Kicked Out of College Because of Food Allergies?

Many of you probably saw the blog post by a young Washington state woman titled, “How I was Kicked Out of College Because of My Allergy.” The blog post was taken down, but a local news station interviewed this young woman here. I was horrified and confused how this situation had occurred, especially after the young lady contacted the Disability Services Office of her school.

Since my son, Morgan, is now 17 years old and a junior in high school, we have begun the college search in earnest. It is frightening at times how little a college really knows about food allergies. However, colleges and universities need to get ready. There are approximately 15 million Americans with food allergies; and one out of 12 are under age 18. That’s about two in every classroom. Guess where they are going to end up? In college!

I wrote a blog post last year about Food Allergy, College & 504 Plans after attending a talk by a Senior Attorney with the Office of Civil Rights (OCR) in Denver. The OCR Attorney suggests that all students with food allergies should start with the school’s Disabilities Services Office (DSO) rather than go directly to the Dining & Housing Office and ask for assistance. The DSO is more likely to know what is legally required with accommodations to access the curriculum. The problem we found is that if you go to DSO first, prior to being admitted to a university/college, you might find your child not admitted. While this is not supposed to occur, it’s easy to see how it could.

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When I called a ‘certain’ Colorado university last year inquiring about meeting with the DSO when our family was visiting the school, I was told that they wouldn’t meet with us unless their 6 pages of paperwork had been completed AND that an accommodation had been determined to be warranted. I then asked how many students with food allergies the DSO had dealt with. The woman I spoke to had never heard of one student! She did say she was on the job for only a month, but that really didn’t help me feel any better. If this wasn’t part of her training, my son would be in for a long road toward educating the DSO about food allergies and what accommodations could be expected. Additionally, we didn’t want to put a big red “A” (for allergies!) on his application to the engineering program which is a highly competitive program. It would certainly be easy for them to deny my son’s application under the auspices of anything but accommodating for food allergies. (I later learned that the information we had gotten about not meeting with us until paperwork was completed was erroneous. Lesson learned: ALWAYS ASK TO SPEAK WITH THE HIGHEST LEVEL MANAGER IN THE DSO OFFICE!!)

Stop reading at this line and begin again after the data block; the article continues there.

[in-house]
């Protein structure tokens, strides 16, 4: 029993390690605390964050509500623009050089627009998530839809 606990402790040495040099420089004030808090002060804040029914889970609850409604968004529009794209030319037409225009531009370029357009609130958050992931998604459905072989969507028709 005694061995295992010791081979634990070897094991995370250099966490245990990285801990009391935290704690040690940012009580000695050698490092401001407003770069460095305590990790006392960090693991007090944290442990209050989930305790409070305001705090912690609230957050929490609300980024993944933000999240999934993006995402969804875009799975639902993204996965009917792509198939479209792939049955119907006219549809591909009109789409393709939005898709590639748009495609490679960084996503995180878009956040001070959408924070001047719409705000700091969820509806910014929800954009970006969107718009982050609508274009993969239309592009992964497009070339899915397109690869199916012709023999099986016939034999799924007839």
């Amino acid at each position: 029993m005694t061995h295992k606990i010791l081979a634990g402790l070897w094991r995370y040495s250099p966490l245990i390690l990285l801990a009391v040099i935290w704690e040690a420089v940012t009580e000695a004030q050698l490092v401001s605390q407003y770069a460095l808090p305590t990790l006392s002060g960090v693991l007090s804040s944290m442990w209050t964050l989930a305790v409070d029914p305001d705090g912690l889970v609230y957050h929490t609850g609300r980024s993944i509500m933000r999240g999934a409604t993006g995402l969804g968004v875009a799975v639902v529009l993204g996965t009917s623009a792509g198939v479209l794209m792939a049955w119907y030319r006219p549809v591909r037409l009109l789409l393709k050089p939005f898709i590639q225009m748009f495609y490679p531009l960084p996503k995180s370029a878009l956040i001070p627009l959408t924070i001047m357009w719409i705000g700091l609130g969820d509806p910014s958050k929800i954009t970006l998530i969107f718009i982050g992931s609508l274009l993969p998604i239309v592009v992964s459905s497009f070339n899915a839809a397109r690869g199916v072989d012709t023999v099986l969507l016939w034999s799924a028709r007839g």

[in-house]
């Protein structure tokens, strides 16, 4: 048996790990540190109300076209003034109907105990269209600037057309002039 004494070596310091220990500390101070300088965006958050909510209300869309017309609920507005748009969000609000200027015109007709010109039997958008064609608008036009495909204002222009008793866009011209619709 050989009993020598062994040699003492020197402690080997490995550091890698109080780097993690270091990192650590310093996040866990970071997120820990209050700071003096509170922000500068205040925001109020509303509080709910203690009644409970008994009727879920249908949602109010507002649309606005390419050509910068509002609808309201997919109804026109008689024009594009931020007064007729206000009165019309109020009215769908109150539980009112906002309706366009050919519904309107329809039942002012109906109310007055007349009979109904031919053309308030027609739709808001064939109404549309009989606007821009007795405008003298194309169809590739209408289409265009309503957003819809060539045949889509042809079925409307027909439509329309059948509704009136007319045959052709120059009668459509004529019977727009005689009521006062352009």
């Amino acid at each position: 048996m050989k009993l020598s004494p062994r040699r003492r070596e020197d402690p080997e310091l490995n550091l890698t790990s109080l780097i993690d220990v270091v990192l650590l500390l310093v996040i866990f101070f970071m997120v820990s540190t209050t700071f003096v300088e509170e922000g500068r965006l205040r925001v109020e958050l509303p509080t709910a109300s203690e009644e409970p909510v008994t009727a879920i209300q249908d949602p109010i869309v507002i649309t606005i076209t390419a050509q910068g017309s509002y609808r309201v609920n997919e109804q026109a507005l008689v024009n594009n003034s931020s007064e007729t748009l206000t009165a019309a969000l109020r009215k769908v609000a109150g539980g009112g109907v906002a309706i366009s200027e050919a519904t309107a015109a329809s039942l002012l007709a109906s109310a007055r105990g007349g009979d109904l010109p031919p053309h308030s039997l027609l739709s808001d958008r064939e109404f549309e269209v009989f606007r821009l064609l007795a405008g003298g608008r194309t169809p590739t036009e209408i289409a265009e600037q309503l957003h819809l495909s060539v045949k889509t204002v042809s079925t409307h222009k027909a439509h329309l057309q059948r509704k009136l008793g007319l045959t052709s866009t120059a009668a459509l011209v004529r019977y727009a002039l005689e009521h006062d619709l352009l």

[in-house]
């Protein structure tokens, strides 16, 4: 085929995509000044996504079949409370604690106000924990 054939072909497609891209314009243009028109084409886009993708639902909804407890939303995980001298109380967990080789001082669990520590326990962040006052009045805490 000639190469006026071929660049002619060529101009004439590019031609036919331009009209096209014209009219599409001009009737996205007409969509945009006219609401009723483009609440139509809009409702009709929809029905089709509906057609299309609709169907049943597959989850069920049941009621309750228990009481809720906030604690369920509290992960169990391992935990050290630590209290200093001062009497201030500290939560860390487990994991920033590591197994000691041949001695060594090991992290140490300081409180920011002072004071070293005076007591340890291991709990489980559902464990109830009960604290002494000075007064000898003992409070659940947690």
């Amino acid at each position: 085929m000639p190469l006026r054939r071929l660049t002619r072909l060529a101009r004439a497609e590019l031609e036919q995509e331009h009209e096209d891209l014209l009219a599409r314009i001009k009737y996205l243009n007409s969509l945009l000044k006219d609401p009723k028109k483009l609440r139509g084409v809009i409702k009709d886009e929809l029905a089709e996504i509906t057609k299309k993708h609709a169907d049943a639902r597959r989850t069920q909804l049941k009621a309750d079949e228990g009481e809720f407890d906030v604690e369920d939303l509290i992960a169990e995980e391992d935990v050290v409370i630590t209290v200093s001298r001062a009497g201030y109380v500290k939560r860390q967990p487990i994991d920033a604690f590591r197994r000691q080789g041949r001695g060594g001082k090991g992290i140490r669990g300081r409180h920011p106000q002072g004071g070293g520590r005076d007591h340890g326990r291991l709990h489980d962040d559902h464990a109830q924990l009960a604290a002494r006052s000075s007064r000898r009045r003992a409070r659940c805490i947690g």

I’ve spoken with the OCR Senior Attorney several times through the last year about numerous situations in schools where food allergies are concerned. One thing to remember is that public K-12 schools are held to the standard of FAPE – Free Appropriate Public Education, while public colleges are held to the standard of “reasonable accommodations.” The attorney prefers to not get hung up on the term ‘reasonable’ and instead to focus on “effective” accommodations for the student. The question becomes – What’s reasonable to accomplish an equal opportunity for the student? The accommodation has to be effective.

The idea is that the DSO of a school and a student should have a continued dialogue to determine what accommodations are necessary. In this interactive process, the school goes back to the student to see what’s working and what isn’t. The student reports back to the DSO with similar information. There aren’t magic solutions or one-size-fits-all. It may take some creativity, and it also varies with each student and each school. While it may be reasonable for a professor to learn how to administer an EpiPen – in a class of 300 students, is it effective? Additionally, this process necessitates that a student have complete understanding about the exact nature of their food allergy. Do they have contact issues? Have they ever had an inhalant reaction? What accommodations will be necessary for the student to have equal access to the curriculum?

There are two affirmative defenses for a college to deny an accommodation request by a student: 1) the accommodation would require a fundamental alteration of an academic program and 2) the accommodation would put an undue financial or administrative burden on the school.

The OCR Attorney told me that food allergies are a new experience for colleges, and neither the OCR nor colleges have come up with solutions. There really is very little that the OCR can do, other than provide guidance at this point since every student and every college is different. I was told that the OCR comes out with “Dear Colleague” letters to colleges on various topics, and such a letter about food allergies is somewhere in the queue. The release date of this has not yet been determined.

 

 

 

 

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